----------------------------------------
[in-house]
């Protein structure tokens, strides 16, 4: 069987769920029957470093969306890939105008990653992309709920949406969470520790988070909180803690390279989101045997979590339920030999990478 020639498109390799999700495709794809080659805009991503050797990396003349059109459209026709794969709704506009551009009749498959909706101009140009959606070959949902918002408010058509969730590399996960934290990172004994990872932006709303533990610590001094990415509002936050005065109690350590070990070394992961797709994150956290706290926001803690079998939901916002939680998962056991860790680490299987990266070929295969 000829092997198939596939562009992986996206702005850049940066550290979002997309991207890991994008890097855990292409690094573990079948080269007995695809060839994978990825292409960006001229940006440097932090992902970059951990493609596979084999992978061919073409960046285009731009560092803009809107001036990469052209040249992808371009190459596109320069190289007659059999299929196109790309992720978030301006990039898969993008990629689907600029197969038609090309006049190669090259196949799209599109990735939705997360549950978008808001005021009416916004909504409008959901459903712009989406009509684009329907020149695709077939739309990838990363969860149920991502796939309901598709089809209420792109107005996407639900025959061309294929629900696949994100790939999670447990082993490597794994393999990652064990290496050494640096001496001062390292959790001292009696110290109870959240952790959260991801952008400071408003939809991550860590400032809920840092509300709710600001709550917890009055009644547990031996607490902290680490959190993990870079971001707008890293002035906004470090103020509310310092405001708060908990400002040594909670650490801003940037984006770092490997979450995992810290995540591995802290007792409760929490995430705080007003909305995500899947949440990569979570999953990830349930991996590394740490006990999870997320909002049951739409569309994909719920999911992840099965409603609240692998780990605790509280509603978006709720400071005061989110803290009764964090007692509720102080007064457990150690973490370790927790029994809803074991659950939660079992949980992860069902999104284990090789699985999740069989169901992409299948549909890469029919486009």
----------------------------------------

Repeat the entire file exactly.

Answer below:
[in-house]
């Protein structure tokens, strides 16, 4: 069987769920029957470093969306890939105008990653992309709920949406969470520790988070909180803690390279989101045997979590339920030999990478 020639498109390799999700495709794809080659805009991503050797990396003349059109459209026709794969709704506009551009009749498959909706101009140009959606070959949902918002408010058509969730590399996960934290990172004994990872932006709303533990610590001094990415509002936050005065109690350590070990070394992961797709994150956290706290926001803690079998939901916002939680998962056991860790680490299987990266070929295969 000829092997198939596939562009992986996206702005850049940066550290979002997309991207890991994008890097855990292409690094573990079948080269007995695809060839994978990825292409960006001229940006440097932090992902970059951990493609596979084999992978061919073409960046285009731009560092803009809107001036990469052209040249992808371009190459596109320069190289007659059999299929196109790309992720978030301006990039898969993008990629689907600029197969038609090309006049190669090259196949799209599109990735939705997360549950978008808001005021009416916004909504409008959901459903712009989406009509684009329907020149695709077939739309990838990363969860149920991502796939309901598709089809209420792109107005996407639900025959061309294929629900696949994100790939999670447990082993490597794994393999990652064990290496050494640096001496001062390292959790001292009696110290109870959240952790959260991801952008400071408003939809991550860590400032809920840092509300709710600001709550917890009055009644547990031996607490902290680490959190993990870079971001707008890293002035906004470090103020509310310092405001708060908990400002040594909670650490801003940037984006770092490997979450995992810290995540591995802290007792409760929490995430705080007003909305995500899947949440990569979570999953990830349930991996590394740490006990999870997320909002049951739409569309994909719920999911992840099965409603609240692998780990605790509280509603978006709720400071005061989110803290009764964090007692509720102080007064457990150690973490370790927790029994809803074991659950939660079992949980992860069902999104284990090789699985999740069989169901992409299948549909890469029919486009």